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THE African Savanna Ecosystem

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Eva Scarpulla

on 24 April 2014

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Transcript of THE African Savanna Ecosystem

The African Savanna Ecosystem
Biotic and Abiotic
Biotic factors are the living things in an an ecosystem
Plants, Animals, Fungi, and Bacteria
Abiotic factors are the non-living things in an ecosystem
Soil, Temperature, Sunlight, Moisture, Wind,
Biotic Factors: Elephant, Giraffe, Lion, Cheetah, Crocodile, Tall Grasses, Small Shrubs, Jackalberry Tree, Whistling Thorn, Manketti Tree.

Abiotic Factors: Weather (Winters are dry and cool, summers are humid, hot and wet), Climate (Warm year round about 70 degrees), Precipitation (Can go through droughts, but not as dry as a desert, 15-25 inches during wet season), Soil (During the dry season it is infertile), Sun, Wind, Air (often humid during wet season), Pollution levels, Flat land, CO2 levels (rising, and thusly more trees are growing).
Factor relationship prediction
The amount of precipitation, an abiotic factor, affects all of the animals and plants, biotic factors, because water is necessary for them to survive and if a drought occurs it can hurt the population.
The soil affects many biotic factors that need it in order to grow, or to help plants thrive so they can be used as sustenance.
The rising CO2 levels also influence the entire ecosystem by changing the environments content.
Community Interactions
Competition: When two organisms fight for the same limited resource.
Example: Interspecific: Large predators competing over prey, competition among scavengers.
Predation: When one organism captures and feeds on another organism.
Example: When Cheetah's prey on gazelles who in turn prey on grasses.
Mutualism: When both organisms benefit from one another.
Example: Oxpeckers and Cary birds remove ticks from larger animals.
Commensalism: When there are two organisms, and one receives benefit and the other neither benefits nor is harmed.
Example: Scavengers who feed off of the remains of the kills of other animals.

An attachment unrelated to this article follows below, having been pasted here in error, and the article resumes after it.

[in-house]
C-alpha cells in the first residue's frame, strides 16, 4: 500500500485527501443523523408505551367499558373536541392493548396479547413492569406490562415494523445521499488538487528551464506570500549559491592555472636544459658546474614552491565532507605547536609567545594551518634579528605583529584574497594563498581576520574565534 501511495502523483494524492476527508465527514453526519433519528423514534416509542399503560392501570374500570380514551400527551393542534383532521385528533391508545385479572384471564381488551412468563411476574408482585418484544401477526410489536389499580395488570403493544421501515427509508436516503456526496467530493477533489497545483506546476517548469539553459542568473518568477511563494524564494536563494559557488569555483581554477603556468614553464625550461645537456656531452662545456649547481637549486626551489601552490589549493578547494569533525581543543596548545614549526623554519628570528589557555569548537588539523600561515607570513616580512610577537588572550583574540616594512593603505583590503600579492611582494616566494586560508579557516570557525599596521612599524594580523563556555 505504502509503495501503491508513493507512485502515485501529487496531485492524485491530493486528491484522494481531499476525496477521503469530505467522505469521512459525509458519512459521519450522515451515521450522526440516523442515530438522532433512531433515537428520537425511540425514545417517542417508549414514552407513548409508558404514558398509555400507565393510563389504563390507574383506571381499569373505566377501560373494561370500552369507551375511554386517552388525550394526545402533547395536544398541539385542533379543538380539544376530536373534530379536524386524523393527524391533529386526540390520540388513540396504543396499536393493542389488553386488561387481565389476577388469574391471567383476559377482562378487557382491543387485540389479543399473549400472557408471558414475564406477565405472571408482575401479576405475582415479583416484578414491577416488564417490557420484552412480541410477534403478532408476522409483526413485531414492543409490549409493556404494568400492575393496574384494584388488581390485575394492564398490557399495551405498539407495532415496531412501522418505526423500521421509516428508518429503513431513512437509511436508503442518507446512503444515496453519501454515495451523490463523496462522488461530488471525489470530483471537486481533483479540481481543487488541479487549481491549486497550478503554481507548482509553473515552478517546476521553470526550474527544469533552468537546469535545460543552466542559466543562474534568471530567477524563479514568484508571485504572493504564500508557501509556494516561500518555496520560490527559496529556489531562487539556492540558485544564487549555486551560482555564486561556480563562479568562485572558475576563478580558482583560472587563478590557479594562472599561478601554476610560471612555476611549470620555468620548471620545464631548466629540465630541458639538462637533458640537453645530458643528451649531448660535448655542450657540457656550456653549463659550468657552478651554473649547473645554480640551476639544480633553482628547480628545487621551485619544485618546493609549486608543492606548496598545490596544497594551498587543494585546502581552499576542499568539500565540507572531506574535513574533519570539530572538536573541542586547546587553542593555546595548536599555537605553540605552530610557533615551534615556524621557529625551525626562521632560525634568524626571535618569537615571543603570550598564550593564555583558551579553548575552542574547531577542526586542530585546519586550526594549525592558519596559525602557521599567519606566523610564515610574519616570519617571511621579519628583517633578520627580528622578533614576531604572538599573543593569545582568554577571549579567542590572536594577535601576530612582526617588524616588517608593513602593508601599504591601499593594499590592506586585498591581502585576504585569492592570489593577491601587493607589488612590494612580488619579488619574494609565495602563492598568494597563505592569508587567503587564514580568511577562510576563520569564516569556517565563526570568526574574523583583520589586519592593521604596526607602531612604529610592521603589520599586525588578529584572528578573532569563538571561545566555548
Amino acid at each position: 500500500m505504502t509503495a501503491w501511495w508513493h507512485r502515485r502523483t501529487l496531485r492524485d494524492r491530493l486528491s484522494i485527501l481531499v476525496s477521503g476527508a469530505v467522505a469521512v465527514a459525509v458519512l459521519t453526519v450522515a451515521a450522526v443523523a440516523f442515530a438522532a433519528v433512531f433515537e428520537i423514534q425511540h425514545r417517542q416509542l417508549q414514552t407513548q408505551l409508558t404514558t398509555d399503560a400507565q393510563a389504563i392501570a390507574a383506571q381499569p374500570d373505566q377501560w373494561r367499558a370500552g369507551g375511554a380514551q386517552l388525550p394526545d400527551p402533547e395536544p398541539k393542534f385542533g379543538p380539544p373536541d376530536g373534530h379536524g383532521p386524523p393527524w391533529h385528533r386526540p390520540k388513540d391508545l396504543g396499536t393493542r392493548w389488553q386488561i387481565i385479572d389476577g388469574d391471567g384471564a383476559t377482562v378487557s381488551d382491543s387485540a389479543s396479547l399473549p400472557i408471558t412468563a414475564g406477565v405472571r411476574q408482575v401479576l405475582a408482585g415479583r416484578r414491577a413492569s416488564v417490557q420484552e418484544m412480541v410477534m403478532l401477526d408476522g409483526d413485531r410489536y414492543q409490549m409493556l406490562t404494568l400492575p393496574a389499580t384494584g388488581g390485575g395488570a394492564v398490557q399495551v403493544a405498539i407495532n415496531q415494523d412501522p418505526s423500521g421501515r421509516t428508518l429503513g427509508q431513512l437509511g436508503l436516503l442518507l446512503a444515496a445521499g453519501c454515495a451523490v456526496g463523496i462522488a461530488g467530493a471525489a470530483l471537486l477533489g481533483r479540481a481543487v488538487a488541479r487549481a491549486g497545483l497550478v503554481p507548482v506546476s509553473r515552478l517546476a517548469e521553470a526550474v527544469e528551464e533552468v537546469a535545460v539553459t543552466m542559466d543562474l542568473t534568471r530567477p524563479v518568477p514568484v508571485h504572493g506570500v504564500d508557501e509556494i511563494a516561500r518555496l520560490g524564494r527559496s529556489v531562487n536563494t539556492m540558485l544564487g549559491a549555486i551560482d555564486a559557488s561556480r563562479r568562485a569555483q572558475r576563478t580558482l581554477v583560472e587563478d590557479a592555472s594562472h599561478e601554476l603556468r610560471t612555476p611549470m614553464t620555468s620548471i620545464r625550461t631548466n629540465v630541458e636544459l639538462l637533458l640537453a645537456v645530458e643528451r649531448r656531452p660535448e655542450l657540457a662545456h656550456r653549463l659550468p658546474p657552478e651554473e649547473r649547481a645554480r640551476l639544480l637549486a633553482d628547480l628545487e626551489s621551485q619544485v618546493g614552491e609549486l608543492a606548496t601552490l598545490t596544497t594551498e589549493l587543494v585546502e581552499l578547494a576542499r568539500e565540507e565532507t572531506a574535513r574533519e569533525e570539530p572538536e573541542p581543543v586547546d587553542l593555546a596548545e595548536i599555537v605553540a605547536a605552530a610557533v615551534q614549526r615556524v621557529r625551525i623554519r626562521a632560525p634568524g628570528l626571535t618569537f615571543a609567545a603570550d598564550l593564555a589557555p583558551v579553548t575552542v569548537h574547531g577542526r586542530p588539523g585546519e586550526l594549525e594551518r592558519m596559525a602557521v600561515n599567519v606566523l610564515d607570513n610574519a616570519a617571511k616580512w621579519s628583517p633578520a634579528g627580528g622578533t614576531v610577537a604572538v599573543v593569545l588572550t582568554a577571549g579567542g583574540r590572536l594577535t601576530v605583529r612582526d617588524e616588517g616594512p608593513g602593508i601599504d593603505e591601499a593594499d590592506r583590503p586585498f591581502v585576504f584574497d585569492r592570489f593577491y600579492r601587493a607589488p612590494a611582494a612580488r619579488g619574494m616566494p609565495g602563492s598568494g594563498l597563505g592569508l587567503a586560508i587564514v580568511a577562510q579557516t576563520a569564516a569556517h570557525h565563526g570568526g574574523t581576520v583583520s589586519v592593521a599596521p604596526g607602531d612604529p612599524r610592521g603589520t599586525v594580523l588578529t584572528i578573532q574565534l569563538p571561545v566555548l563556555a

Parasitism: When one organism lives off and directly harms another.
Example: When a tick or flea feeds off the blood of larger animals like lions, hyenas, elephants, or zebras.
Interaction Results
The results of these interactions vary depending on which of the five interactions are occurring. Often, in cases such as mutualism and commensalism, the result is that one or more of the organisms are benefiting and there is no harm done. The population or species will then benefit as well and can thrive. Other times, when interactions such as predation and parasitism, one species will benefit while the other will suffer consequences that can reduce the population and their fitness. lastly, there is competitions, which can have a negative affect on both species as they strive to survive while the other is working against them. Because of this both populations can decrease and the limited resource will deplete quickly.
Change in the Savanna
Change over time
The African Savanna has changed in several ways over recent decades. Some of the animal and plant life has been disappearing or growing smaller in population. The variety of biotic factors found in the savanna has also changed. Plant life has become more "woody" versus just being grasses, decreasing the amount of savanna plant life, and forcing animals to adjust to altered food sources. This change has happened fairly recently because of the causes becoming more prevalent.
Causes of Change
Human interaction causing fires, hunting, and disrupting natural habitats. If increased, it could do major damage to native species.
Interactions among species cause changes in the population of different biotic factors
Climate Change
Climate Change
Increased CO2 amounts: "CO2 fertilization effect
Changing plant life into more woody material
This causes a chain reaction which causes many animals who are built for open space to suffer.
Rainfall could increase due to global warning and throw off the balance.
Future Prediction
If the climate change continues it will have a drastic effect on the entire savanna ecosystem. Some ecologists are going as far to predict the entire disappearance of the environment which would have consequences of extinction. Although that would be farther in the future, more directly pressing are the small affects that cause the ecosystem to change. This will eventually cause many biotic factors to disappear, and the abiotic factors may become entirely different.
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